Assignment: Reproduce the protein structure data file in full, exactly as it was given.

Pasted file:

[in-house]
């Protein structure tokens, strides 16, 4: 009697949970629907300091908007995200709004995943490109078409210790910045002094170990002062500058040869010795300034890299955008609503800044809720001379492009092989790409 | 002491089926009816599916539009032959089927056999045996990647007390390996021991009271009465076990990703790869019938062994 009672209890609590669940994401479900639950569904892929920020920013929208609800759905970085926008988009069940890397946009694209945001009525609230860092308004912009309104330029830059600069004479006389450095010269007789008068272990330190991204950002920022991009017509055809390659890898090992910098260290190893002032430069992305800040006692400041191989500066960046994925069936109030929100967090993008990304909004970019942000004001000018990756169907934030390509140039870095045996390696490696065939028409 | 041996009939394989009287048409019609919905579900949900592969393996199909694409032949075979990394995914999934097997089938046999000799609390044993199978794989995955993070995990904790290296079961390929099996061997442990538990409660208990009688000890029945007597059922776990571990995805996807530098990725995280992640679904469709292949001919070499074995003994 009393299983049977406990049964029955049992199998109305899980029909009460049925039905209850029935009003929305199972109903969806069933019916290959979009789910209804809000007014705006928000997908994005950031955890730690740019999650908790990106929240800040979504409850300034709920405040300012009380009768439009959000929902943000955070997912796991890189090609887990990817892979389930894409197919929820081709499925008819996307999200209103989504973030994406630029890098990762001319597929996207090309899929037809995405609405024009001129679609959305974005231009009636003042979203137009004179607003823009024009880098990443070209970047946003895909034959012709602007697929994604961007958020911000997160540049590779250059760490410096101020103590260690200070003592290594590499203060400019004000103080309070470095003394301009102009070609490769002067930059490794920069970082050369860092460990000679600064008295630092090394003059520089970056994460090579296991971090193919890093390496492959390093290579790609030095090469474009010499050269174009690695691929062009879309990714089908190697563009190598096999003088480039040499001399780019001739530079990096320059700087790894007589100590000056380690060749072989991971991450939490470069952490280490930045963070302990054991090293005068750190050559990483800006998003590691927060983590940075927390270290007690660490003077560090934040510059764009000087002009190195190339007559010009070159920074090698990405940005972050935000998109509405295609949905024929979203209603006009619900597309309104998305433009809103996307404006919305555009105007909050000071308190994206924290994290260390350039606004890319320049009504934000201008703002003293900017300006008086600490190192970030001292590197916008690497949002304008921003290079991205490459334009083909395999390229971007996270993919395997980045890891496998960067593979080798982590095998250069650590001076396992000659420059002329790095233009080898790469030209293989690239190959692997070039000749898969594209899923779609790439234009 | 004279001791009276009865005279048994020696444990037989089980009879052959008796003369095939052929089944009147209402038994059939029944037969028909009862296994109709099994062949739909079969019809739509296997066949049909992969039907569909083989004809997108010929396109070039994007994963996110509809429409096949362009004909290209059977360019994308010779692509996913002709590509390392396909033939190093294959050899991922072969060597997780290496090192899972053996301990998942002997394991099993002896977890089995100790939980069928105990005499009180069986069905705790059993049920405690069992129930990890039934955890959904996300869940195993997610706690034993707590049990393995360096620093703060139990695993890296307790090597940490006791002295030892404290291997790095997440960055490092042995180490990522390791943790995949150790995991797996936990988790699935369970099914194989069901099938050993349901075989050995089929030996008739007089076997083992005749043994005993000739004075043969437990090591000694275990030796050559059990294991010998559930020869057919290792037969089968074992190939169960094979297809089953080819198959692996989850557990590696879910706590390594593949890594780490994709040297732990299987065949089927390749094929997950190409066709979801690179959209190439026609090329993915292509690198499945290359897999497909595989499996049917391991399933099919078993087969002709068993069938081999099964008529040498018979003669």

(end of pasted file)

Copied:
[in-house]
């Protein structure tokens, strides 16, 4: 009697949970629907300091908007995200709004995943490109078409210790910045002094170990002062500058040869010795300034890299955008609503800044809720001379492009092989790409 | 002491089926009816599916539009032959089927056999045996990647007390390996021991009271009465076990990703790869019938062994 009672209890609590669940994401479900639950569904892929920020920013929208609800759905970085926008988009069940890397946009694209945001009525609230860092308004912009309104330029830059600069004479006389450095010269007789008068272990330190991204950002920022991009017509055809390659890898090992910098260290190893002032430069992305800040006692400041191989500066960046994925069936109030929100967090993008990304909004970019942000004001000018990756169907934030390509140039870095045996390696490696065939028409 | 041996009939394989009287048409019609919905579900949900592969393996199909694409032949075979990394995914999934097997089938046999000799609390044993199978794989995955993070995990904790290296079961390929099996061997442990538990409660208990009688000890029945007597059922776990571990995805996807530098990725995280992640679904469709292949001919070499074995003994 009393299983049977406990049964029955049992199998109305899980029909009460049925039905209850029935009003929305199972109903969806069933019916290959979009789910209804809000007014705006928000997908994005950031955890730690740019999650908790990106929240800040979504409850300034709920405040300012009380009768439009959000929902943000955070997912796991890189090609887990990817892979389930894409197919929820081709499925008819996307999200209103989504973030994406630029890098990762001319597929996207090309899929037809995405609405024009001129679609959305974005231009009636003042979203137009004179607003823009024009880098990443070209970047946003895909034959012709602007697929994604961007958020911000997160540049590779250059760490410096101020103590260690200070003592290594590499203060400019004000103080309070470095003394301009102009070609490769002067930059490794920069970082050369860092460990000679600064008295630092090394003059520089970056994460090579296991971090193919890093390496492959390093290579790609030095090469474009010499050269174009690695691929062009879309990714089908190697563009190598096999003088480039040499001399780019001739530079990096320059700087790894007589100590000056380690060749072989991971991450939490470069952490280490930045963070302990054991090293005068750190050559990483800006998003590691927060983590940075927390270290007690660490003077560090934040510059764009000087002009190195190339007559010009070159920074090698990405940005972050935000998109509405295609949905024929979203209603006009619900597309309104998305433009809103996307404006919305555009105007909050000071308190994206924290994290260390350039606004890319320049009504934000201008703002003293900017300006008086600490190192970030001292590197916008690497949002304008921003290079991205490459334009083909395999390229971007996270993919395997980045890891496998960067593979080798982590095998250069650590001076396992000659420059002329790095233009080898790469030209293989690239190959692997070039000749898969594209899923779609790439234009 | 004279001791009276009865005279048994020696444990037989089980009879052959008796003369095939052929089944009147209402038994059939029944037969028909009862296994109709099994062949739909079969019809739509296997066949049909992969039907569909083989004809997108010929396109070039994007994963996110509809429409096949362009004909290209059977360019994308010779692509996913002709590509390392396909033939190093294959050899991922072969060597997780290496090192899972053996301990998942002997394991099993002896977890089995100790939980069928105990005499009180069986069905705790059993049920405690069992129930990890039934955890959904996300869940195993997610706690034993707590049990393995360096620093703060139990695993890296307790090597940490006791002295030892404290291997790095997440960055490092042995180490990522390791943790995949150790995991797996936990988790699935369970099914194989069901099938050993349901075989050995089929030996008739007089076997083992005749043994005993000739004075043969437990090591000694275990030796050559059990294991010998559930020869057919290792037969089968074992190939169960094979297809089953080819198959692996989850557990590696879910706590390594593949890594780490994709040297732990299987065949089927390749094929997950190409066709979801690179959209190439026609090329993915292509690198499945290359897999497909595989499996049917391991399933099919078993087969002709068993069938081999099964008529040498018979003669």